Professor Emeritus Wins Award For Research On The Response To WWI-Era German Language Restrictions

Published: 3 April 2024

By Judith Zwolak
via the University of South Dakota website


The front page of the December 2017 edition of the Deutscher Herold, a German weekly printed in Sioux Falls. Istvan Gombocz spent time researching The Herold as well as other German weeklies to find responses to the German language restrictions during WWI.

During World War I, South Dakota joined other U.S. states by enacting measures that banned speaking the German language in public spaces. Istvan Gombocz, Ph.D., professor emeritus of German at the University of South Dakota, documented the reactions from German speaking residents of the state in a research article that won a prestigious award from the South Dakota Historical Society.

Gombocz’s article, “‘A Menace to Peace and Progress’ Unexplored Newspaper Reports and Testimonials Pertaining to the Ban of the German Language in 1918,” won this year’s Herbert S. Schell Award for the best article in South Dakota History, the State Historical Society’s quarterly journal. The award is named for Herbert S. Schell, an historian and long-time USD professor.

While previous research had relied on English language sources in their study of the language bans, Gombocz’s work focuses on the response from German speakers.

István Gombocz, Ph.D.

“My contribution to this research concerns the reaction to these measures,” he said.

South Dakotan German speakers faced several discriminatory restrictions as the U.S. joined the fighting in Europe during WWI. In a 1918 decree with wide-ranging effect, the state’s Council of Defense ordered that no single academic subject could be taught in German at any educational level and banned the speaking of German in any public or semi-public meetings, including sermons or public worship. At the time, primarily German-speaking South Dakotans made up about 22% of the state’s population of nearly 584,000 residents.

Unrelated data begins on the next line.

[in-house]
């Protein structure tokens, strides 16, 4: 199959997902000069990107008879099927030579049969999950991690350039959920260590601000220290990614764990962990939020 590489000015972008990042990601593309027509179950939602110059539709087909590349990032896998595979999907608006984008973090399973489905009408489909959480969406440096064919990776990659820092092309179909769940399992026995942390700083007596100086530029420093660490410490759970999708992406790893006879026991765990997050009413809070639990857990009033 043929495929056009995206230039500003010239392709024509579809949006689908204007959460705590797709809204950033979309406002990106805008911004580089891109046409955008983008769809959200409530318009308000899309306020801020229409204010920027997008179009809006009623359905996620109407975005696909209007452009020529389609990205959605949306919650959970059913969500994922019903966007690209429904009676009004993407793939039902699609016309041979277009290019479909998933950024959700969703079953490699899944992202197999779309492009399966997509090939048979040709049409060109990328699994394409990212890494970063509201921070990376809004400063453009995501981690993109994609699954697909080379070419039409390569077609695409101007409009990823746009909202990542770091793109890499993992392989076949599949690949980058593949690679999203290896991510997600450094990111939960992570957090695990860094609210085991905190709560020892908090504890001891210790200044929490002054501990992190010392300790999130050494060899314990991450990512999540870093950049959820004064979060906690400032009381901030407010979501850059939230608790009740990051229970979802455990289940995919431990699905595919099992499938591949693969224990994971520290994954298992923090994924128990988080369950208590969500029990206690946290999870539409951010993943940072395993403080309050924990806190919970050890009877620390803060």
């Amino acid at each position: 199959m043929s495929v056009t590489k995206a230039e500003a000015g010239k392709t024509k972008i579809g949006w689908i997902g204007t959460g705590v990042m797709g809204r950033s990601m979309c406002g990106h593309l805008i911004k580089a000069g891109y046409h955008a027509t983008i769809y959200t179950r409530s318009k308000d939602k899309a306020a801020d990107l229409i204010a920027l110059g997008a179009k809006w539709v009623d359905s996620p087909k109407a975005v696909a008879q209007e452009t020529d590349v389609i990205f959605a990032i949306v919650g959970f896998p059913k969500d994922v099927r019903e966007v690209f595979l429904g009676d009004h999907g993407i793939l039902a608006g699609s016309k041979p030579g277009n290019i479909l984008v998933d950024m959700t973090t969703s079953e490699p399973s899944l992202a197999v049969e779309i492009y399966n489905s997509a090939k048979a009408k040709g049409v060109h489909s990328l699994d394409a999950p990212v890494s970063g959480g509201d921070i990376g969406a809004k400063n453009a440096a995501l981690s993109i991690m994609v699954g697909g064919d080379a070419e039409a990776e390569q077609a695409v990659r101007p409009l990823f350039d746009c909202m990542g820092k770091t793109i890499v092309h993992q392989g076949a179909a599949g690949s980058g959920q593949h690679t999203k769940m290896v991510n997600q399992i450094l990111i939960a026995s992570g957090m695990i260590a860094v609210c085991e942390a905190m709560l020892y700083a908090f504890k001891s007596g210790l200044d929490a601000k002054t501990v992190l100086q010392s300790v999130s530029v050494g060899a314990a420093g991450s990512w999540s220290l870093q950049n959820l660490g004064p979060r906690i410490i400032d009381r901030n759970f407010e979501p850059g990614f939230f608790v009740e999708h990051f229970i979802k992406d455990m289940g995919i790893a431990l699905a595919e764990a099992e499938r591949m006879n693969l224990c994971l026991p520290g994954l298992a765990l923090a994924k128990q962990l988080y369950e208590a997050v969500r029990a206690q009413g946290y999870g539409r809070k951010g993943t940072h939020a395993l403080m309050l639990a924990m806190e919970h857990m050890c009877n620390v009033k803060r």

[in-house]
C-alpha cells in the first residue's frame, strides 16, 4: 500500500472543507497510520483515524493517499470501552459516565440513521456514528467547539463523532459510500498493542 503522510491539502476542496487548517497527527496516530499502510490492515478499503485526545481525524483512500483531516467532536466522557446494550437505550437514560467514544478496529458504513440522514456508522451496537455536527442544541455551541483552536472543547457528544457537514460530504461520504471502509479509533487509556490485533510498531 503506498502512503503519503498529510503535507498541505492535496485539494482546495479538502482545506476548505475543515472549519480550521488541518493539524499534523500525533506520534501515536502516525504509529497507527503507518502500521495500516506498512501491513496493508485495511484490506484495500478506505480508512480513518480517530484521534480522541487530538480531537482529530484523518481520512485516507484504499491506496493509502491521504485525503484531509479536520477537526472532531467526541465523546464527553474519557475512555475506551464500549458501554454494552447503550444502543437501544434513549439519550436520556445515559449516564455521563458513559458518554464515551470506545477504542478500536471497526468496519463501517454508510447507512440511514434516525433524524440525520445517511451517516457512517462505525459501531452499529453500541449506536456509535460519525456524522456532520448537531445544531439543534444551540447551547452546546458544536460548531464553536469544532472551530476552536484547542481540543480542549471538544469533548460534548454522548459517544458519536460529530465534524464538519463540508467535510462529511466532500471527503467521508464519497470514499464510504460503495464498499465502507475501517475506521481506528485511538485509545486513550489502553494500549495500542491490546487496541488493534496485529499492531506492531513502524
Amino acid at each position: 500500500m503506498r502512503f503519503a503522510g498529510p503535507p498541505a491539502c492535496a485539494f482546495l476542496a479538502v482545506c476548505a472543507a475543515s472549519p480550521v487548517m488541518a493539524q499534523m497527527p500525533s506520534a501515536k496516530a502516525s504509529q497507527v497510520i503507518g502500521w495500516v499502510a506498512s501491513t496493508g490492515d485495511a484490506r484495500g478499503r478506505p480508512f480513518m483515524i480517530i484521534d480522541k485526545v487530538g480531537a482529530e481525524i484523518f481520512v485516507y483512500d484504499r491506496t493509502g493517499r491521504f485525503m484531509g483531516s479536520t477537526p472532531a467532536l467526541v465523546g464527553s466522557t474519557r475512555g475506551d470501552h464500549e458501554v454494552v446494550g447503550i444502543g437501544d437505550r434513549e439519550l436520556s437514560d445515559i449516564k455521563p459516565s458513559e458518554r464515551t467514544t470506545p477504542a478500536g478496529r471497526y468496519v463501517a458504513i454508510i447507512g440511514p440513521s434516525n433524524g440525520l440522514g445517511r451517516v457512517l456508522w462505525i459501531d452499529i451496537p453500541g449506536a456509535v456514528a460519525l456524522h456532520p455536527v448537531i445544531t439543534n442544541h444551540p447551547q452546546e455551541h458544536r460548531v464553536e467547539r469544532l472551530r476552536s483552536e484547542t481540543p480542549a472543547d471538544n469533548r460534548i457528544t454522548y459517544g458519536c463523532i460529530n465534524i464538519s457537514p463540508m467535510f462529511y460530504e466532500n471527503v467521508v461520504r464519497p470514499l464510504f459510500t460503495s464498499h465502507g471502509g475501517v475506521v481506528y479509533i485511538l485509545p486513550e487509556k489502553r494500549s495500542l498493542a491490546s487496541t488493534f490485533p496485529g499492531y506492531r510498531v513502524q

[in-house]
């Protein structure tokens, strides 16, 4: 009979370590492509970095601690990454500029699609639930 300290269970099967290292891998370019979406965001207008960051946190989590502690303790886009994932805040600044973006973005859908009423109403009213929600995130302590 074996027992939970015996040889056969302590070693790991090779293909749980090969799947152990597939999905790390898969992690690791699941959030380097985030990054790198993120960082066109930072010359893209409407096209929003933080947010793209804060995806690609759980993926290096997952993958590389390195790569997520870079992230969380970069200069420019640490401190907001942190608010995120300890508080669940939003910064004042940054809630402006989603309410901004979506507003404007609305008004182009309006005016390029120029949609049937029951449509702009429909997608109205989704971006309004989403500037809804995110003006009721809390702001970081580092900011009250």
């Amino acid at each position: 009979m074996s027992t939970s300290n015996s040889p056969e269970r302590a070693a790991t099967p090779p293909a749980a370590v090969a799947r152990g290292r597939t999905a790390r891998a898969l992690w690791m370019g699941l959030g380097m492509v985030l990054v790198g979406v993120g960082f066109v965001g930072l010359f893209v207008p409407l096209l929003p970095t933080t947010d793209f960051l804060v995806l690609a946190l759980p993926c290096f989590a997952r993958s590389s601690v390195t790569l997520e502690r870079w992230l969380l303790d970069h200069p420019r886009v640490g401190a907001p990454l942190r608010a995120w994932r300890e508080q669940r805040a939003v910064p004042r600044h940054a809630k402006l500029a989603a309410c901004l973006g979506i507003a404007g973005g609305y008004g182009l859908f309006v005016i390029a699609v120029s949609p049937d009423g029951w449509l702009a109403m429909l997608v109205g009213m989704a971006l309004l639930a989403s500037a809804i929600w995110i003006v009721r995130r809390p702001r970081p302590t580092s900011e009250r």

In the state’s archives, Gombocz found letters and petitions from clergy expressing their alarm at the restrictions.

“Church in this country, and even more in Europe, is a very important way of preserving one’s identity,” he said. “Banning services in the target language jeopardized the long-term survival of those ethnic communities and it also discriminated against the elderly in those congregations who knew very little or no English at all.”

A few months after the first order, the Council of Defense passed an altered order removing the language about public worship but now prohibiting the use of the German language in assemblages of three or more people in public places and over the telephone.

Gombocz also pored over the dominant German language weeklies that existed during this time – Eureka Rundschau (McPherson County), Dakota Freie Presse (Aberdeen) and Deutscher Herold (Sioux Falls) – to document responses to the restrictions.

When the U.S. entered the war in 1917, the newspapers made declarations of unconditional support for the American government, even issuing bilingual oaths of allegiance. Once bans on teaching and speaking their language arose, the German language newspapers began criticizing these edicts.

Read the entire article on the University of South Dakota website here:

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